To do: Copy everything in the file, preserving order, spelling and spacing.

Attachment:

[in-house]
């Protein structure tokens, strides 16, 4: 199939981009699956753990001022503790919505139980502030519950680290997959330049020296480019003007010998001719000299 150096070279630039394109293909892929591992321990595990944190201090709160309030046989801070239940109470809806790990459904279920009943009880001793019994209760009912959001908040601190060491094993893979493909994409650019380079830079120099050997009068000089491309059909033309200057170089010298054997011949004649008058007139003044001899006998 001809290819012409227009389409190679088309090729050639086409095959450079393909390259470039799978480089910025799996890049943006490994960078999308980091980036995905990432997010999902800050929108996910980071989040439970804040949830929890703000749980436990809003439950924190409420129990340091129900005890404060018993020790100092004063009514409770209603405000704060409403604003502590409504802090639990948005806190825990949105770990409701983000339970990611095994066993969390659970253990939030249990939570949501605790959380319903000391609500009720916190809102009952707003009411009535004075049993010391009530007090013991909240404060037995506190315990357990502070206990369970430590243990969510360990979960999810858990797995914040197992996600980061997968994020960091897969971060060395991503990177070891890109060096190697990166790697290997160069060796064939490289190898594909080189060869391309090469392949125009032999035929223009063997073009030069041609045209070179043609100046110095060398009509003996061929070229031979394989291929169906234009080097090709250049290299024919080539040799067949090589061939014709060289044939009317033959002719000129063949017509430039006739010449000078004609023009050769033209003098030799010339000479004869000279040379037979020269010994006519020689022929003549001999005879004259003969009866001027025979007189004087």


[in-house]
């Protein structure tokens, strides 16, 4: 199939981009699956753990001022503790919505139980502030519950680290997959330049020296480019003007010998001719000299 150096070279630039394109293909892929591992321990595990944190201090709160309030046989801070239940109470809806790990459904279920009943009880001793019994209760009912959001908040601190060491094993893979493909994409650019380079830079120099050997009068000089491309059909033309200057170089010298054997011949004649008058007139003044001899006998 001809290819012409227009389409190679088309090729050639086409095959450079393909390259470039799978480089910025799996890049943006490994960078999308980091980036995905990432997010999902800050929108996910980071989040439970804040949830929890703000749980436990809003439950924190409420129990340091129900005890404060018993020790100092004063009514409770209603405000704060409403604003502590409504802090639990948005806190825990949105770990409701983000339970990611095994066993969390659970253990939030249990939570949501605790959380319903000391609500009720916190809102009952707003009411009535004075049993010391009530007090013991909240404060037995506190315990357990502070206990369970430590243990969510360990979960999810858990797995914040197992996600980061997968994020960091897969971060060395991503990177070891890109060096190697990166790697290997160069060796064939490289190898594909080189060869391309090469392949125009032999035929223009063997073009030069041609045209070179043609100046110095060398009509003996061929070229031979394989291929169906234009080097090709250049290299024919080539040799067949090589061939014709060289044939009317033959002719000129063949017509430039006739010449000078004609023009050769033209003098030799010339000479004869000279040379037979020269010994006519020689022929003549001999005879004259003969009866001027025979007189004087």